Welcome to Hush City!
Click here to download Hush City app on iTunes store!
Click here to download Hush City app on Google Play store!
Hush City is a free, citizen science mobile app, which empowers people to identify and assess quiet areas in cities as to create an open access, web-based map of quiet areas, with the potential of orientating plans and policies for healthier living, in response to issues framed by European environmental policies (e.g. the EC END 49/2002).
Our cities are becoming noisier by the hour. Only in Europe, over 125 million people are affected by noise pollution from traffic every year (EEA 2014), and apparently, quietness is becoming a luxury available only to a few of us. By using this free mobile app, you will contribute to making quietness available to all those who appreciate it and you will generate open data, which can be exploited by policy makers and planners to monitor and protect the quiet areas crowdsourced.
Hush City app will help you to identify, access and evaluate everyday quiet areas in your neighborhoods. You can find places such as small, quiet spots where you can go to escape the city’s chaos, relax, read a book, play with your kids, and have a pleasant conversation.
Launched in 2017 within the context of a pilot study in Berlin, Hush City has scaled up to the international level and it is now used internationally. The Berlin Senate has also used it within the context of the Berlin Noise Action Plan 2018-2023.
Join the Hush City community. It is simple!
- Download the free Hush City app and install it on your smartphone
- Go to one of your favorite quiet places
- Launch the Hush City app and click on the botton “Map the quietness around you”
- Record the sound of the quiet place where you are and measure its sound levels*
- Take a picture of the place where you recorded the sound
- Answer the questions addressing the environmental quality of this quiet place
- Share this information with the Hush City community.
Or, use the app to find a quiet spot near to you. Go to it and enjoy spending some time there.
* Please be aware that noise levels measured by the mobile app, may not be entirely accurate, depending on which smartphones are used, weather conditions and other factors.
Main features of the Hush City app
Using the Hush City app, you can:
- Crowdsource your favorite quiet areas and share them with the Hush City community;
- Identify and access quiet areas in your city or in other cities worldwide, shared by the Hush City users;
- Filter the quiet areas according to their sound levels, descriptors used to tag them, quietness, visual quality and accessibility, as perceived by the users who crowdsourced the quiet areas;
- Share the quiet areas via social media;
- Review your personal surveys and delete them anytime without justification;
- Become a Hush City Ambassador;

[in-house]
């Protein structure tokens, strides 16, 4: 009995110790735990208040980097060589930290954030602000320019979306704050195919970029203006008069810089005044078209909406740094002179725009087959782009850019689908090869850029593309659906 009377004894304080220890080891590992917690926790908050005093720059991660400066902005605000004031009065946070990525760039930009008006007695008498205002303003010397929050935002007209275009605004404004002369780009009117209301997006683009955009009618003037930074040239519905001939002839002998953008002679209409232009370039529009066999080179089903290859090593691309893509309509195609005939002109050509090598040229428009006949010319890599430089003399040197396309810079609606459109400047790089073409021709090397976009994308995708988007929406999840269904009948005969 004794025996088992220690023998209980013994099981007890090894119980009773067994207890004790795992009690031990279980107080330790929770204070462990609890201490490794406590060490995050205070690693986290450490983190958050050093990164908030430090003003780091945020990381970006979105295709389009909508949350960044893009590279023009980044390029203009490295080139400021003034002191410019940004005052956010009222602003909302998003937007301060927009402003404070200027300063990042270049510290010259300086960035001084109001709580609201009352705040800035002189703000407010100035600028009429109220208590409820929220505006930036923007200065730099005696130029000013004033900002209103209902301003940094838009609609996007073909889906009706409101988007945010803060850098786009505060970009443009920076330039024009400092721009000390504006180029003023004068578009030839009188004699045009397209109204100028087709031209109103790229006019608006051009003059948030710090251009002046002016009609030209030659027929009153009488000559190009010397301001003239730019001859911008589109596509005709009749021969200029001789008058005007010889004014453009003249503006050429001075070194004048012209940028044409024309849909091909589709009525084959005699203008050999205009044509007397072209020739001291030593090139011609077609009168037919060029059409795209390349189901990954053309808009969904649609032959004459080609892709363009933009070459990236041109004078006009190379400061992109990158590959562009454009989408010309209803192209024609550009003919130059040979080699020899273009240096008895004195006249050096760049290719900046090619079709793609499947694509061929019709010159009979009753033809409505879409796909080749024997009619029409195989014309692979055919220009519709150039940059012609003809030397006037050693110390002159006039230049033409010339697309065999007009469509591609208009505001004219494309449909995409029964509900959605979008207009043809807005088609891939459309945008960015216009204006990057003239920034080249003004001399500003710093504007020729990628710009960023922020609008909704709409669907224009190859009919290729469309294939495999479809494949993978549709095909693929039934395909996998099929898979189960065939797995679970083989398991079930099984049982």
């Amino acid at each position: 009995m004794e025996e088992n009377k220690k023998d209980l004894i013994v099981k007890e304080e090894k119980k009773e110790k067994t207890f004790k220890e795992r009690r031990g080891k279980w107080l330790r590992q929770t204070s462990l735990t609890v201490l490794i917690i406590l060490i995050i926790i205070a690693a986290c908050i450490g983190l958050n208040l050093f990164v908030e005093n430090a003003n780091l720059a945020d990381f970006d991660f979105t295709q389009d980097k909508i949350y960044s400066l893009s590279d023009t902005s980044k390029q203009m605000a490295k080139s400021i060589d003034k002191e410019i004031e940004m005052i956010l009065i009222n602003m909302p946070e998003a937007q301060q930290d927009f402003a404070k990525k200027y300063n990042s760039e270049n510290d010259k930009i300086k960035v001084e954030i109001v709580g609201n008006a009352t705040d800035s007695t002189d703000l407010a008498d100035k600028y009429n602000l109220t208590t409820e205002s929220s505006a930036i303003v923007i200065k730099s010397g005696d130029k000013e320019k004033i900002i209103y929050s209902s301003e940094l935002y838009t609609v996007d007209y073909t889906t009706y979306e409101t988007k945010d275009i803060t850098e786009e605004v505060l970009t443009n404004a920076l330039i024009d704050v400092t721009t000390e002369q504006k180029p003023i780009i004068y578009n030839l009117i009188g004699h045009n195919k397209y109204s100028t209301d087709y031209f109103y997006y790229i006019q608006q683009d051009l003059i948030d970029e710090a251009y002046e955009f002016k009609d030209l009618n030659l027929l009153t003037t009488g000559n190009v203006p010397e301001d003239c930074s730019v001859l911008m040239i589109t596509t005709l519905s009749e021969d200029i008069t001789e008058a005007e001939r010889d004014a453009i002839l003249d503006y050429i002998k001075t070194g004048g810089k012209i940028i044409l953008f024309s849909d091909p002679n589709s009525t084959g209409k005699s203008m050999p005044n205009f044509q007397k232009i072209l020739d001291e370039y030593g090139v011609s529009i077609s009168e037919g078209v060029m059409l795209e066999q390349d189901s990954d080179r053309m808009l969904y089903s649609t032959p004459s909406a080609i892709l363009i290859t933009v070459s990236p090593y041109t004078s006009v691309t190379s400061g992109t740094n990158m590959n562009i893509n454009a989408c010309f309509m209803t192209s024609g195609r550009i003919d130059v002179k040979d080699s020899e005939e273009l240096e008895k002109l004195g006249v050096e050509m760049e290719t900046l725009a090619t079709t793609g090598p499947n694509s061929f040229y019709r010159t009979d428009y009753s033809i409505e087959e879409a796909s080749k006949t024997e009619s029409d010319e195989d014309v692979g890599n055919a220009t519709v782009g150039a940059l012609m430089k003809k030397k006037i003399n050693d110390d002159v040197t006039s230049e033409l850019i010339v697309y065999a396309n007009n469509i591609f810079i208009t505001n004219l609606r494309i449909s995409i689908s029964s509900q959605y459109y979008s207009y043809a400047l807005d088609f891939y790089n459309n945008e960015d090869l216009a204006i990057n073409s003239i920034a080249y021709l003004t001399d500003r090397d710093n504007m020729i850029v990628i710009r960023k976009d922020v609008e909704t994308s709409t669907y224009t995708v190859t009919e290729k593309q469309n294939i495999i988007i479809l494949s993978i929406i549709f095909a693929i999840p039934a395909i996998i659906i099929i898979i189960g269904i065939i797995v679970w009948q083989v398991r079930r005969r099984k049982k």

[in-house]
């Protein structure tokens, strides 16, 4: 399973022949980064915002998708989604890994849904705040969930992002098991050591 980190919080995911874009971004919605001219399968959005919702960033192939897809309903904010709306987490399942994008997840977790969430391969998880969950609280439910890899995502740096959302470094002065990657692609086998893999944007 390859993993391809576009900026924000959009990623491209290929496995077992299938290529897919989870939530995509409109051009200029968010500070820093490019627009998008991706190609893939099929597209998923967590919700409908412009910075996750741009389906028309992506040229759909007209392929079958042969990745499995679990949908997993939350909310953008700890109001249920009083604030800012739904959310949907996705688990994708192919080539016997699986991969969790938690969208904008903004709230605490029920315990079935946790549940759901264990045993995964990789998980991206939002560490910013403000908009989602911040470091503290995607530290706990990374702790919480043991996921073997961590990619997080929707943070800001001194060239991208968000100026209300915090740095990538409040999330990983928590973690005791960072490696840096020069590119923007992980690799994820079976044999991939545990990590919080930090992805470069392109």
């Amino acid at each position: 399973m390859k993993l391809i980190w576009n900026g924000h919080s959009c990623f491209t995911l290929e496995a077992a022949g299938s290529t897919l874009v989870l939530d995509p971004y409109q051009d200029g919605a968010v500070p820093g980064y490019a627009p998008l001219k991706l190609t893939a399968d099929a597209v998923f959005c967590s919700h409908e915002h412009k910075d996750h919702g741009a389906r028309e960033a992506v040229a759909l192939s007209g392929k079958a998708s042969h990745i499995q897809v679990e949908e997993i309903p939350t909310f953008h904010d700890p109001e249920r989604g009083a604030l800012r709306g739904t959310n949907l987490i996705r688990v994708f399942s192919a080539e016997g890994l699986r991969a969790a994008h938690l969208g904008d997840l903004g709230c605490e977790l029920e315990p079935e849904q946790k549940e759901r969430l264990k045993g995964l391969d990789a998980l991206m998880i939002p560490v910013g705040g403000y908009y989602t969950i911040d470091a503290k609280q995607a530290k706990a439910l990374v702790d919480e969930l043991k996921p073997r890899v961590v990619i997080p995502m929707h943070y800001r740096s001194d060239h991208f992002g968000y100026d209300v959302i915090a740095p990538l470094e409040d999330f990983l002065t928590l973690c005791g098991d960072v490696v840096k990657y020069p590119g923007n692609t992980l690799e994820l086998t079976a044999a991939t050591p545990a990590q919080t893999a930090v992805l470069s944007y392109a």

- Give feedback on the Hush City project.
Hush City Map
The quiet areas crowdsourced with the Hush City app are open access and available on line via the Hush City Map.
Impact of Hush City
Hush City is included in the EC Joint Research Centre Technical Report (Ponti & Craglia 2020) among the European citizen-generated data projects impacting public policy.
As a citizen science analytical tool, Hush City is featured in the WHO/UN-Habitat Sourcebook (Grant et al. 2020) Integrating health in urban and territorial planning.
Full list of Press Coverage is available here.
2019 Prix BLOXHUB Interactive, Category: Excellence, Honorary mention. Theme: “Making Urban Space More Liveable Using Digital Technology”.
2016 Falling Walls Young Innovator of the Year Award, Finalist.
Credits & Acknowledgments
Hush City has been invented by Dr. Arch. Antonella Radicchi.
The Hush City’s idea originates from the concept of the Hush Expo app envisioned by Dr. Arch. Antonella Radicchi for the EXPO Milan in 2015, whose mock-up was designed by Dr. Arch. Antonella Radicchi in collaboration with Roberto Lombardo.
Hush City has subsequently been developed and implemented by Dr. Arch. Antonella Radicchi at the Technical University of Berlin, in her role as the Principal Investigator of the following projects:
- “Beyond the Noise: Open Source Soundscapes” (2016-2018) funded by the IPODI-Marie Curie Fellowship – People Program (TU Berlin/IPODI grant agreement no. 600209)
- “Hush City Mobile Lab” (2018-2020) funded by the HEAD-Genuit Foundation [research grant P-17/08-W].
Project Supervisors: Prof. Dr. Dietrich Henckel (Technical University of Berlin), M.A. Jörg Kaptain (Berlin Senate, Senate Department for the Environment, Transport and Climate Protection).
Soundscape Advisor: Prof. Dr. Brigitte Schulte-Fortkamp (Technical University of Berlin).
Acoustic Advisors: Dipl. Ing. Michael Jäcker-Cüppers (ALD, Technical University of Berlin), Dipl. Ing. Manuel Frost (Berlin Senate, Senate Department for the Environment, Transport and Climate Protection), Dipl. Ing. Mattia Cobianchi (Bowers & Wilkins, UK).
Hush City app is a free, native mobile application, which runs on both iOS and Android operating systems: iOS 9.0 and higher (iPhones 5/5C/5S/SE/6/6Plus/7/7Plus) and Android 5 and higher (any Android based smartphone).
A Titanium platform is used as a framework to record and store the data and a LAMP stack is used as a repository.
Audio data are sampled at 44.100Hz, with a resolution of 16bit. The maximum length of the audio file is 30 seconds.
Pictures are collected at a maximum resolution of 6MP and 24bit color.